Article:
30 0.3 with a median value of 0.27. T he researchers used Mosteller and Tukey s method to compute an effect size for a nonnormal distribution. The estimated true mean effect was 0.32. The r esearchers reported that almost all teachers improved their formative assessment skills and that s tudent outcomes increased The resea rchers conclu ded that while the improvements were small, if the study were replicated across the entire school, students who perform ed at the 25th percentile would show achievement in the upper 50th percentile (Wiliam et al., 2004) Implications of the U se of Formative Assessment School and district grading policies can be barriers to the effective implementation of formative assessment strategies (Black et al., 2004) especially when high stakes state mandates testing for accountability. Black et al. (20 04) stated, I t appears as if there is a widespread belief that teaching well is incompatible with raising test scores (p. 50). As teachers learn new assessment strategies, t heir perceptions in regard to testing and classroom practices must be considered. Hab itual roles and methods, such as (a) teach a concept, test the concept, and move on to the next concept regardless of test results; (b) give tests that require onl y rote and superficial learning; and (c) grade tests without offering follow up, reteac hing, guidance, or feedback, should be abandoned (Black & Wiliam, 1998b) According to Black et al (2004), expectations and culture in the classroom can be changed if the following is considered: 1 Encourage t eachers and students to work together toward a common purpose. 2. Empower s tudents to become active learners and responsible for improving academically.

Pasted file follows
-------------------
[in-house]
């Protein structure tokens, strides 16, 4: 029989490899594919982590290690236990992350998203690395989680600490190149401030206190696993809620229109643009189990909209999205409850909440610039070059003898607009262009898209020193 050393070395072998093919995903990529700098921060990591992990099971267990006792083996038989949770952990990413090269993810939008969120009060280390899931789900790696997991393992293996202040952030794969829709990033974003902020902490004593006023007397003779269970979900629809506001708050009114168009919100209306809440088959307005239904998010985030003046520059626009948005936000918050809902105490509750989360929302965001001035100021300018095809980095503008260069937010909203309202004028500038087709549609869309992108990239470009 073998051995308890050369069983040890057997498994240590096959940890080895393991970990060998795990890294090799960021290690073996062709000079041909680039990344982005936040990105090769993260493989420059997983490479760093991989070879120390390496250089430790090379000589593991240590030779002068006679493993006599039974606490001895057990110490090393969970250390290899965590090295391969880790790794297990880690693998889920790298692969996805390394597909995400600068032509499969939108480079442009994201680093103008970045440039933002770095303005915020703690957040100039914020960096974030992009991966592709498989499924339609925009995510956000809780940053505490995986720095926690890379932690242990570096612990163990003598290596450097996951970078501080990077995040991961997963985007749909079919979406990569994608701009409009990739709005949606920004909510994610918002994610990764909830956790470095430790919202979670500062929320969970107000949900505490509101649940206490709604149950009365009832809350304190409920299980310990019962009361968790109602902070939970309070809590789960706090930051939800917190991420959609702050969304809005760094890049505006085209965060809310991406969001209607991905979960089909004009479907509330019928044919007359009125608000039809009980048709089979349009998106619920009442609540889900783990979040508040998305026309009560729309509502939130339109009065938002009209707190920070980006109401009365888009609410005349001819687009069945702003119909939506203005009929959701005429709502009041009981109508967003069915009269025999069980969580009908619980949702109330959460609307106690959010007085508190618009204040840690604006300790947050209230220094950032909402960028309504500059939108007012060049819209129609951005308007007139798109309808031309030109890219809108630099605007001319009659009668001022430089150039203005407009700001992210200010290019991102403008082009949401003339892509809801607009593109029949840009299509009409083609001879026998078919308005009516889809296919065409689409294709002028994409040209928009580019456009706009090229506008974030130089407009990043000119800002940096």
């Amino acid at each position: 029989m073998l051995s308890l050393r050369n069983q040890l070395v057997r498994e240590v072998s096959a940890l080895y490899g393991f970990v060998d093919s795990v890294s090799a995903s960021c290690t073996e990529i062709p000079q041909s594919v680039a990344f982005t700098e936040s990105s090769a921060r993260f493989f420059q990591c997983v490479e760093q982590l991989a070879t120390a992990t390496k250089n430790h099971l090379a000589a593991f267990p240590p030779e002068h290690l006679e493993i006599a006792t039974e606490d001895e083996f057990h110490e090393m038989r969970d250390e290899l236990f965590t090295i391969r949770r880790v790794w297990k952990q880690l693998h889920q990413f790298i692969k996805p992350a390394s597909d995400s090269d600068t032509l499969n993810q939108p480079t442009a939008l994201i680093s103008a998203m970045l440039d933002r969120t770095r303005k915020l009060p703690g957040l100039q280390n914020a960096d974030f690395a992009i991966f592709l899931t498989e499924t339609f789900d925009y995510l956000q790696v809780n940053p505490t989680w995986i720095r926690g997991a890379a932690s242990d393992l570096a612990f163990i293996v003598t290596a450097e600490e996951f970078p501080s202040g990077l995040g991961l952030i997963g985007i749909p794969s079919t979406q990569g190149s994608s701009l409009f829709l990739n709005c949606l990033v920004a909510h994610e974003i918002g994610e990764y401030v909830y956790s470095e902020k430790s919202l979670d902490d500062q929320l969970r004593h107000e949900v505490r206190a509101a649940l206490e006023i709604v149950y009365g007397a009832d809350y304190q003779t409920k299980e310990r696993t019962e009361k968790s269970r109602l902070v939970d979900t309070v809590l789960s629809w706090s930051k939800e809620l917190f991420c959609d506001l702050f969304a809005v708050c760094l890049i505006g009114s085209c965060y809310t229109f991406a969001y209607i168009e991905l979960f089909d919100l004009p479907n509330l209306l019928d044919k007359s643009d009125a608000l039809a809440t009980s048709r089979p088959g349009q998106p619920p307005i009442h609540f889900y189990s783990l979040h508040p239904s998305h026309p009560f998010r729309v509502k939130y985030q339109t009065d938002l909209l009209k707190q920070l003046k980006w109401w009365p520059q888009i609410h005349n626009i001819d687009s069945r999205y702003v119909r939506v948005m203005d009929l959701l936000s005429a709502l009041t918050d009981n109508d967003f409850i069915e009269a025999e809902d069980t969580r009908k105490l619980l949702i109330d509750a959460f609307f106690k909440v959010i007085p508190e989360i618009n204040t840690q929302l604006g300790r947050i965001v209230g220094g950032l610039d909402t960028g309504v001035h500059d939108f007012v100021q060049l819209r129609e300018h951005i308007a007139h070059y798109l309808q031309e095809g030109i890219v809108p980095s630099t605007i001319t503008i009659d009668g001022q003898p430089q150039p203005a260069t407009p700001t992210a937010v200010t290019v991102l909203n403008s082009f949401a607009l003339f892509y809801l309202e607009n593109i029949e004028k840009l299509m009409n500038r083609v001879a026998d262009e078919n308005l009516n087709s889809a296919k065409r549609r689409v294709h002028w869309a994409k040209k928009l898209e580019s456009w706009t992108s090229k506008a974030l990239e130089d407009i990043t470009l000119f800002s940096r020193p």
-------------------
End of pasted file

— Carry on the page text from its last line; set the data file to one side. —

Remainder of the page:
31 3. Help teachers to make change by taking one step at a time. 4. Give t eachers time to reflect about using assessment for supporting learning. 5. P rovide administrative support, time, and opportunities for collaboration with colleagues. Effectiveness of Formative Assessments Formative assessments can affect student achievement in several ways. Importantly assessments influence students decisi ons about how much they want and are able to learn. That is, students motivation to learn and their success in school can be changed, for better or worse, by the use of formative assessments (Arter, 2003). Stiggins (2005) hypothesized that success on test s depends on how students react to the results as well as the kind of feedback that teachers give both before and after administration of the assessment Students must be a part of the assessment process, watching themselves grow, feeling in control of their success, and believing that continued success is within reach if they continue to try. Arter (2003) contends that a positive reaction to test results will most likely occur if the classroom environment enables students to exercise choice and control i n the assessment process, if the assessments provide a challenge in a nonthreatening, low risk context, and if the assessment encourages self assessment and reflection. Brookhart, Moss, and Long (2007) found that, w hen teachers reflected on their own use of formative assessment s, there was an increase in student achievement, motivation, time on task, and engagement. The teachers noticed that their students became excited when formative assessment practices gave them some awareness of and control over their own learning needs. Part of this control and awareness was gained through the students ability to communicate and discuss their success and progress with their